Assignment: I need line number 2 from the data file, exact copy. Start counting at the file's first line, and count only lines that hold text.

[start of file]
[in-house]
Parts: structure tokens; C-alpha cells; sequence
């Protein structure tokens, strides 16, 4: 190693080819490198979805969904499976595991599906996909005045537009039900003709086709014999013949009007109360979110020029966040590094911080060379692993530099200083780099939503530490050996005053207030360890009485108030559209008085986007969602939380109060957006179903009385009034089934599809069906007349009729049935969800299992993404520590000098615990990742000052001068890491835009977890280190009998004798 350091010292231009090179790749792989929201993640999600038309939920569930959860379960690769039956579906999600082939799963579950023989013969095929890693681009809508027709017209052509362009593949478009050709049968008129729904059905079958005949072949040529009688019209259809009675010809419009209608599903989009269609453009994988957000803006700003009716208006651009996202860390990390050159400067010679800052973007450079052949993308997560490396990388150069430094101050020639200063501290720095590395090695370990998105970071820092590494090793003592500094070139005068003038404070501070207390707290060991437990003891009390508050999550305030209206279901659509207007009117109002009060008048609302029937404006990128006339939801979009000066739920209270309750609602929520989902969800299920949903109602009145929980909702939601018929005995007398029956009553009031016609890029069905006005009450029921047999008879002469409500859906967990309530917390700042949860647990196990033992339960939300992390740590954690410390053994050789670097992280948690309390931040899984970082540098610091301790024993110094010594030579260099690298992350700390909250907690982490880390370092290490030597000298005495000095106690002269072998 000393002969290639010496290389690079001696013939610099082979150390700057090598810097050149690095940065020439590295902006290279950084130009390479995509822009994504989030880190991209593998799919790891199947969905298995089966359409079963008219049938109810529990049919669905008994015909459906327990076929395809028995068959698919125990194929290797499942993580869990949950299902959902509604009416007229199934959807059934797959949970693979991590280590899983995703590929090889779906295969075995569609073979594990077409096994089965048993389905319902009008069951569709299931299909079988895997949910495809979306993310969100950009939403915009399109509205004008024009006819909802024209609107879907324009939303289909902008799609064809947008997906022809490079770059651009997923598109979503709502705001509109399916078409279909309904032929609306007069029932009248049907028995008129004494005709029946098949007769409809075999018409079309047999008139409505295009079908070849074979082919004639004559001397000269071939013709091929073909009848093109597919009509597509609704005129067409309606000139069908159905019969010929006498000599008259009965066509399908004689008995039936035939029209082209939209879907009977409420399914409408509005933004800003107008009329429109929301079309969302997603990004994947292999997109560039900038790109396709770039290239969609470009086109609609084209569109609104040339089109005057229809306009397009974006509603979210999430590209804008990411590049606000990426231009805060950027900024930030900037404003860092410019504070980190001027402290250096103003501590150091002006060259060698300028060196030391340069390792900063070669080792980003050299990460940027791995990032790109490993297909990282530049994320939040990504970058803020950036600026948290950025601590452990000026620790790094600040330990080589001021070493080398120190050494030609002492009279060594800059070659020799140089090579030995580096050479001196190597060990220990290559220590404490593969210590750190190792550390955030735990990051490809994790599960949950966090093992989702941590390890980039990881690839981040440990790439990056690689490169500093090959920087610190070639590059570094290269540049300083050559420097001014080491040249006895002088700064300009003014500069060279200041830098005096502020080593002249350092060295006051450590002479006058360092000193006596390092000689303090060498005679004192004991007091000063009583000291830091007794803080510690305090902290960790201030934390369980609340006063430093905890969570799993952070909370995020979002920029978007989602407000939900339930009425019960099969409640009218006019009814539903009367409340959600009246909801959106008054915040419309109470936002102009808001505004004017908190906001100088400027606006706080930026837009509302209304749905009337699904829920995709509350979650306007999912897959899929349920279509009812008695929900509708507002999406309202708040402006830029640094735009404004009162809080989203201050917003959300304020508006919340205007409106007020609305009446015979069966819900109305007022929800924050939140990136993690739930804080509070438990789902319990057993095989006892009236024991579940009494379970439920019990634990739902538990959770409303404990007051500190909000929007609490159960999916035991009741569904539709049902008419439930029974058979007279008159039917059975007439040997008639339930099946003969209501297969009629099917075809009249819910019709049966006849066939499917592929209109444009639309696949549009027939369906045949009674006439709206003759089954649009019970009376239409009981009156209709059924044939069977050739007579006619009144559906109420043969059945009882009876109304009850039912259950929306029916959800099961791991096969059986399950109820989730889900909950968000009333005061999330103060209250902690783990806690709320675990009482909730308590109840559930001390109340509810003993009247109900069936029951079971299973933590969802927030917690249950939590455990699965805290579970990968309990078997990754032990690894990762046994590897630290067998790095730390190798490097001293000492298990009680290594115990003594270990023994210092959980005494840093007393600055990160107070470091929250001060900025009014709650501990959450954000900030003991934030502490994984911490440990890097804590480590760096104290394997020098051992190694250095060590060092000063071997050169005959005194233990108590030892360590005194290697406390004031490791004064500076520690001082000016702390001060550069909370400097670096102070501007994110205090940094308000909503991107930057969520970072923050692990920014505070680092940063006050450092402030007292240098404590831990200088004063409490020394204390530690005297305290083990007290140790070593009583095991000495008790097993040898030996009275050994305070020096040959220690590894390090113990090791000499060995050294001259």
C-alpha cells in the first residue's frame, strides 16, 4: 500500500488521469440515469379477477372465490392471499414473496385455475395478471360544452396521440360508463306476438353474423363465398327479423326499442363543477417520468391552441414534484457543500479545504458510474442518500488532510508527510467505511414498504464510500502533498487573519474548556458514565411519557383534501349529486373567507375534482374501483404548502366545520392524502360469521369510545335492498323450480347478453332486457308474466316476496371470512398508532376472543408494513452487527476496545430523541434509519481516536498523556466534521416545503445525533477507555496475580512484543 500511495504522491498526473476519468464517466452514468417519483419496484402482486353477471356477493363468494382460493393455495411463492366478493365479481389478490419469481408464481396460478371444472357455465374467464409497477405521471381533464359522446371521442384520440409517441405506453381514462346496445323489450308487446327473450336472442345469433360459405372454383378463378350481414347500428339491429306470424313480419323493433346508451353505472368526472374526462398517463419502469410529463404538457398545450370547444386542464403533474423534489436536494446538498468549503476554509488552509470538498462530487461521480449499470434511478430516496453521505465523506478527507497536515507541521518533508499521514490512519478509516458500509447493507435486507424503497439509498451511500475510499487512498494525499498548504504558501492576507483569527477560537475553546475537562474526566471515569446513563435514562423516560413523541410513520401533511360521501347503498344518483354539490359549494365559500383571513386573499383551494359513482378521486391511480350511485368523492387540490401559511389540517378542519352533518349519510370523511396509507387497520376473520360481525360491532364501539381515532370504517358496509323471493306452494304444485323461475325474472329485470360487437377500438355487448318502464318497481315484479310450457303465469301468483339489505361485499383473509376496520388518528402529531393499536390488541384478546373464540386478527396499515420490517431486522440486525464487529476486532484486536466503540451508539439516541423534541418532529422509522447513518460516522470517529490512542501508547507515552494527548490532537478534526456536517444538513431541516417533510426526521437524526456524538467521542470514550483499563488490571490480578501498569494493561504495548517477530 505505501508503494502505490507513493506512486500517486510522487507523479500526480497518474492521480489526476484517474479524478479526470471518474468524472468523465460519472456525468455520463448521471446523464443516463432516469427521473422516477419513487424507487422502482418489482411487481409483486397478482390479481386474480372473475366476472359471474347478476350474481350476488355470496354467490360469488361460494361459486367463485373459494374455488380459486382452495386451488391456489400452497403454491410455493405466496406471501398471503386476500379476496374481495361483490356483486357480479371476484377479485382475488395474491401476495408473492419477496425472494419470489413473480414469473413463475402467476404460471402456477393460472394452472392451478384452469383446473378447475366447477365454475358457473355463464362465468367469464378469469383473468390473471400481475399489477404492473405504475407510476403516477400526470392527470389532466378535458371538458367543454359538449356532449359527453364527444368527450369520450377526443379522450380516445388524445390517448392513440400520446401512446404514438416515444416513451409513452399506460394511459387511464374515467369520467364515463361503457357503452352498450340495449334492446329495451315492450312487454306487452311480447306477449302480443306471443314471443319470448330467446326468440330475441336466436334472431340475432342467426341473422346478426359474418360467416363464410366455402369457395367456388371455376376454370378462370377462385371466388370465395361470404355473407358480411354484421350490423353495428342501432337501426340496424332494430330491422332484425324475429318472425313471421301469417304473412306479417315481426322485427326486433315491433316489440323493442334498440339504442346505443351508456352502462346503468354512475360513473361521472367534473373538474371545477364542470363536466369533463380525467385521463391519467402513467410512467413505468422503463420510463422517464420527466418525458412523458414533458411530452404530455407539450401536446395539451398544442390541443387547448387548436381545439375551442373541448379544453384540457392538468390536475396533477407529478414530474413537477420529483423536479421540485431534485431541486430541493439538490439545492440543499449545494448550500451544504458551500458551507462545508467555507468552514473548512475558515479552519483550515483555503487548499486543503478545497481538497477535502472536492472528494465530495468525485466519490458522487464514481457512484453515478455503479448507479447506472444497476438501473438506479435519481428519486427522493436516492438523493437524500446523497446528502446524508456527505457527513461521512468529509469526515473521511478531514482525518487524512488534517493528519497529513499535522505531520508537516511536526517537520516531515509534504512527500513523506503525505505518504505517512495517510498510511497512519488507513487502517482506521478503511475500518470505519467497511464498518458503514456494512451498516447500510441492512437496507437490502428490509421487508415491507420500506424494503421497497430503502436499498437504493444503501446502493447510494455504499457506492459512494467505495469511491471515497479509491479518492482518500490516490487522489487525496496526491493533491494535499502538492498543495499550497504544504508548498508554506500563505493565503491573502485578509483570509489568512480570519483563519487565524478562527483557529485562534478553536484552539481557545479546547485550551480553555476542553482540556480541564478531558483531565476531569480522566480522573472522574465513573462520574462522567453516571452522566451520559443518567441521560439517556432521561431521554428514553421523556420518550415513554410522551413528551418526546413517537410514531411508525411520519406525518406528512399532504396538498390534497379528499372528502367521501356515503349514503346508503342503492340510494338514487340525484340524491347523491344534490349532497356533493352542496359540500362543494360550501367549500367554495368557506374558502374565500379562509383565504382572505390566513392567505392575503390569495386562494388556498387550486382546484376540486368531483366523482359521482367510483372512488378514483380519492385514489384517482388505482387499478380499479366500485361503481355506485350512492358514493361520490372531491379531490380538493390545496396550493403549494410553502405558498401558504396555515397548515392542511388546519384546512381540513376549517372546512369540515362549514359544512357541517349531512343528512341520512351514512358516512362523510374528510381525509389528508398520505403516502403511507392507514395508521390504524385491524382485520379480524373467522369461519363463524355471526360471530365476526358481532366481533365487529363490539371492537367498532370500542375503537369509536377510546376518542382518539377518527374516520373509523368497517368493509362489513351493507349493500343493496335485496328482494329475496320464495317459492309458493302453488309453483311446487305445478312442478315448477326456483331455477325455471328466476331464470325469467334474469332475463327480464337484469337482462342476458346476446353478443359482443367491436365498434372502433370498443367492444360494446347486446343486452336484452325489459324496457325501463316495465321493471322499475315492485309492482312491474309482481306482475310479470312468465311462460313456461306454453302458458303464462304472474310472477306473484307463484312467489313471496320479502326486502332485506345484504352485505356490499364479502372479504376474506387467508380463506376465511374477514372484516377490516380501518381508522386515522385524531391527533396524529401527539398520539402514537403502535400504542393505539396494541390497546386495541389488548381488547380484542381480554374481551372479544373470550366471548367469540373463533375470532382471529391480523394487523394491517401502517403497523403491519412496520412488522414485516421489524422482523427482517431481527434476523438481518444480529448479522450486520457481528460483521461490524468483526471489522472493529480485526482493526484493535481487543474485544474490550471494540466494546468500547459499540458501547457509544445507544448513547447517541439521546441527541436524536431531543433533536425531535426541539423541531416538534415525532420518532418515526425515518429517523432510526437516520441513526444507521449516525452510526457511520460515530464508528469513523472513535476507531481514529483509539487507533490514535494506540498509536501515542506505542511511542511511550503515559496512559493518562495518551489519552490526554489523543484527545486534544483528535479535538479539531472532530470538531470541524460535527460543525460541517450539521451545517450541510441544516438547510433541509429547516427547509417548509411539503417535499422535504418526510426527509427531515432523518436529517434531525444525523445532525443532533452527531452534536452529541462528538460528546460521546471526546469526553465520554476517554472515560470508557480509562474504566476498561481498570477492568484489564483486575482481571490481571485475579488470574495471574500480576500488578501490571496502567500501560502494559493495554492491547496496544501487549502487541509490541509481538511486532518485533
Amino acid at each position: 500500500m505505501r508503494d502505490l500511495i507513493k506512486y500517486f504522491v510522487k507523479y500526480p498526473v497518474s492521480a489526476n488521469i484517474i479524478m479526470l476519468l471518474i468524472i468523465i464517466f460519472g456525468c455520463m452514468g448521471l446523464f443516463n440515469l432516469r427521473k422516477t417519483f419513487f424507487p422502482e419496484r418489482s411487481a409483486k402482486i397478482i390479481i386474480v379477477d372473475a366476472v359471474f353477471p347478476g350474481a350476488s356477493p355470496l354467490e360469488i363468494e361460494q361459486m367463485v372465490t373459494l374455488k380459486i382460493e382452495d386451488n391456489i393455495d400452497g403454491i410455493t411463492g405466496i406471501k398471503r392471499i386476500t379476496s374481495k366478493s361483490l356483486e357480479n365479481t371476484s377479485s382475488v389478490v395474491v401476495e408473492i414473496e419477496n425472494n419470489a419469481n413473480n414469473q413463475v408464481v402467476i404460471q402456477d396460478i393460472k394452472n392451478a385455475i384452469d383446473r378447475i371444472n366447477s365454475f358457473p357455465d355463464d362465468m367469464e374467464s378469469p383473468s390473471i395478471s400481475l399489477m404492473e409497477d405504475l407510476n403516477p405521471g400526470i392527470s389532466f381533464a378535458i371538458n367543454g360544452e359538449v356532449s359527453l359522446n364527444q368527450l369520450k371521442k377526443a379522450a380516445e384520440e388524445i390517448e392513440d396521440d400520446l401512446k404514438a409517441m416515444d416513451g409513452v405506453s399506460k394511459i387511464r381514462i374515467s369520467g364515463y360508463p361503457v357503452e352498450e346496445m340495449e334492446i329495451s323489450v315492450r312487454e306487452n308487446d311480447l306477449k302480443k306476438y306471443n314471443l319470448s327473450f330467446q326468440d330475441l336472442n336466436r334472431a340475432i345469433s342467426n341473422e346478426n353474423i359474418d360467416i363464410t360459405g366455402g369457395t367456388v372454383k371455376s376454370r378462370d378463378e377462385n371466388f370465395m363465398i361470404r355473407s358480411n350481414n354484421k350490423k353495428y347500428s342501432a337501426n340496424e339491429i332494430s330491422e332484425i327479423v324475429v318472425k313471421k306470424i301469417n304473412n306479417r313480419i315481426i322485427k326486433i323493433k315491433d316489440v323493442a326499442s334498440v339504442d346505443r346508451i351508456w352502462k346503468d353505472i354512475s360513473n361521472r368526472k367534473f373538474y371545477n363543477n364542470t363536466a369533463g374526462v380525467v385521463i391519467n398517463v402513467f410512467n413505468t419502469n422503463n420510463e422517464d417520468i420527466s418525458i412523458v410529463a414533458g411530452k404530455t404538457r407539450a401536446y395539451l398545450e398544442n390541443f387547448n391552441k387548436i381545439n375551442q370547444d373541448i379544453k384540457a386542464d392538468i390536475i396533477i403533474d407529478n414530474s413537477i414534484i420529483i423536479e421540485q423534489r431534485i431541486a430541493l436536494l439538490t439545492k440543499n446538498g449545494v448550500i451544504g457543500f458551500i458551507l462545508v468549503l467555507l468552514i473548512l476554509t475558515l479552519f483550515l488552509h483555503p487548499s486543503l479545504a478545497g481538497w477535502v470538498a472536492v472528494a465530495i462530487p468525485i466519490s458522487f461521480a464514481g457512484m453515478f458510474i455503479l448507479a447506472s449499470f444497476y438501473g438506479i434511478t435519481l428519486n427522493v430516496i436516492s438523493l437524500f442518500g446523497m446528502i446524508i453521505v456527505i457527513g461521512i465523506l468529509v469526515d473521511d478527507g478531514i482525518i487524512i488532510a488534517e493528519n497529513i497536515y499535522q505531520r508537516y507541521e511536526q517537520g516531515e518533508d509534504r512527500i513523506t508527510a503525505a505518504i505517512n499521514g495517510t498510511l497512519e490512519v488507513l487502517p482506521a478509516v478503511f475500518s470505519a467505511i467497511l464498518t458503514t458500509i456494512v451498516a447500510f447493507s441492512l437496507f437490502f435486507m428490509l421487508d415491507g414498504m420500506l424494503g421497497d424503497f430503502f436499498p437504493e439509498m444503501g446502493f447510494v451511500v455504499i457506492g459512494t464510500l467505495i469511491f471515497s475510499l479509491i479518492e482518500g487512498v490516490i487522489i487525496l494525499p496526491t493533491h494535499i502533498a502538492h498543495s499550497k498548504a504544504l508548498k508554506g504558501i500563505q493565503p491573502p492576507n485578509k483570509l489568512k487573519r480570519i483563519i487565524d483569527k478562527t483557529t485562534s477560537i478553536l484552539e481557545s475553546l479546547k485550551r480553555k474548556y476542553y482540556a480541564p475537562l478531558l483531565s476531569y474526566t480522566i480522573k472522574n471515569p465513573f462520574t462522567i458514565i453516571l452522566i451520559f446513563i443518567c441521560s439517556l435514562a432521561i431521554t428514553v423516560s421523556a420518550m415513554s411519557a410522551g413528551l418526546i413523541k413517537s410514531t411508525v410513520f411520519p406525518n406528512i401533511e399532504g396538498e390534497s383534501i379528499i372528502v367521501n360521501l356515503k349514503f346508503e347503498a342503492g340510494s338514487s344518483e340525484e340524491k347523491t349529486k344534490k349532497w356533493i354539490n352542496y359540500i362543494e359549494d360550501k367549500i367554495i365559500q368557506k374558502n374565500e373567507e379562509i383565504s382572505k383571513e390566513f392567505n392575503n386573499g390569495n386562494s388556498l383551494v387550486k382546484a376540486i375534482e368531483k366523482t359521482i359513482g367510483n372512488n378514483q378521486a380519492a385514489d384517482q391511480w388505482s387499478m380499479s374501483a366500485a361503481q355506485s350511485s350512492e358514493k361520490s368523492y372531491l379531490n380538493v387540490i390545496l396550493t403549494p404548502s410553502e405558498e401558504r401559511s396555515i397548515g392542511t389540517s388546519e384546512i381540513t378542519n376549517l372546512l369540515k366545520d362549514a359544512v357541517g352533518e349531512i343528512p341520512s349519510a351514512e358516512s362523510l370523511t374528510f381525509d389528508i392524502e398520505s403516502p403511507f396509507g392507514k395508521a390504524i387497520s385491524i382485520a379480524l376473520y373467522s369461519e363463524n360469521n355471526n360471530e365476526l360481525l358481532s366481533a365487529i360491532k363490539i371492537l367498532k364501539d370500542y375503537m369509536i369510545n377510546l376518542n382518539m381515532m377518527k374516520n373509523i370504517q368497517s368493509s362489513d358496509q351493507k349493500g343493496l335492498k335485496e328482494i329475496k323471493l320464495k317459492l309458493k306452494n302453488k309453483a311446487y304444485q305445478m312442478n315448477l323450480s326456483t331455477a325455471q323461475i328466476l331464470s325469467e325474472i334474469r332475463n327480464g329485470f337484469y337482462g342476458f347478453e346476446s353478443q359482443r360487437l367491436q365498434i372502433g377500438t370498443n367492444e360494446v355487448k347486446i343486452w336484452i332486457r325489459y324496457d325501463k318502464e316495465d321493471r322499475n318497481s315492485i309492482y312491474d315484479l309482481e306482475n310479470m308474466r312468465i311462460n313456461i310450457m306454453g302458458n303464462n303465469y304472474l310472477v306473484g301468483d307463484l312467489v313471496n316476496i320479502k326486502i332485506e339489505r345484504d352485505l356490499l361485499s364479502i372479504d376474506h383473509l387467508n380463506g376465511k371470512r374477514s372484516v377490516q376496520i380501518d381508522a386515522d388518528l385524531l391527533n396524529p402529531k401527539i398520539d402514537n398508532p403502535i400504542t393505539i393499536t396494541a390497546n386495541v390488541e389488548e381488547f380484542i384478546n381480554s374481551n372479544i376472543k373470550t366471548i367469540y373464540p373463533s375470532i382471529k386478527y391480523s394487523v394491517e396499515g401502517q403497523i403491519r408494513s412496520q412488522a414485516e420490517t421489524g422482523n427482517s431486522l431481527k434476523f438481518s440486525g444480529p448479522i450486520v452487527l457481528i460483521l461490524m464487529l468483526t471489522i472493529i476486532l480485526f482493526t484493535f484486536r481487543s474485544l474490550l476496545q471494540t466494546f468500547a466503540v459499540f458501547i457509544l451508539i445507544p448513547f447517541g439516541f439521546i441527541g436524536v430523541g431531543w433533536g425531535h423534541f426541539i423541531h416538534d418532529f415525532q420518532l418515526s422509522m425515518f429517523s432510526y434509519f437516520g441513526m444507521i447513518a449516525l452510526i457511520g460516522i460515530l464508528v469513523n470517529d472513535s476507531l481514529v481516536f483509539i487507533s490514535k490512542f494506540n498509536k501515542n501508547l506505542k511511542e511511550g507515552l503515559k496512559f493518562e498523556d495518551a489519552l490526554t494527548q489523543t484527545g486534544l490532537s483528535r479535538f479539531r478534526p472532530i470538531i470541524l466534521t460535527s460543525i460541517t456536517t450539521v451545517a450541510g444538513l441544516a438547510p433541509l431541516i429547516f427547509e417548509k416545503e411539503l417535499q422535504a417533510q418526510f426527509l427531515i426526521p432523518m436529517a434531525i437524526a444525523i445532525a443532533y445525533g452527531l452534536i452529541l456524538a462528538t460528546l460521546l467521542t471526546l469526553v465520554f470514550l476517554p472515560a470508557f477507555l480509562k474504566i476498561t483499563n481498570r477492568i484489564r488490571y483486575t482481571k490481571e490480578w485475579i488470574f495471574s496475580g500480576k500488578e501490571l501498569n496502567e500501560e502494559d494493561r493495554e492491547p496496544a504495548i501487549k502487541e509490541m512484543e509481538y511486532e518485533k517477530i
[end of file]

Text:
Parts: structure tokens; C-alpha cells; sequence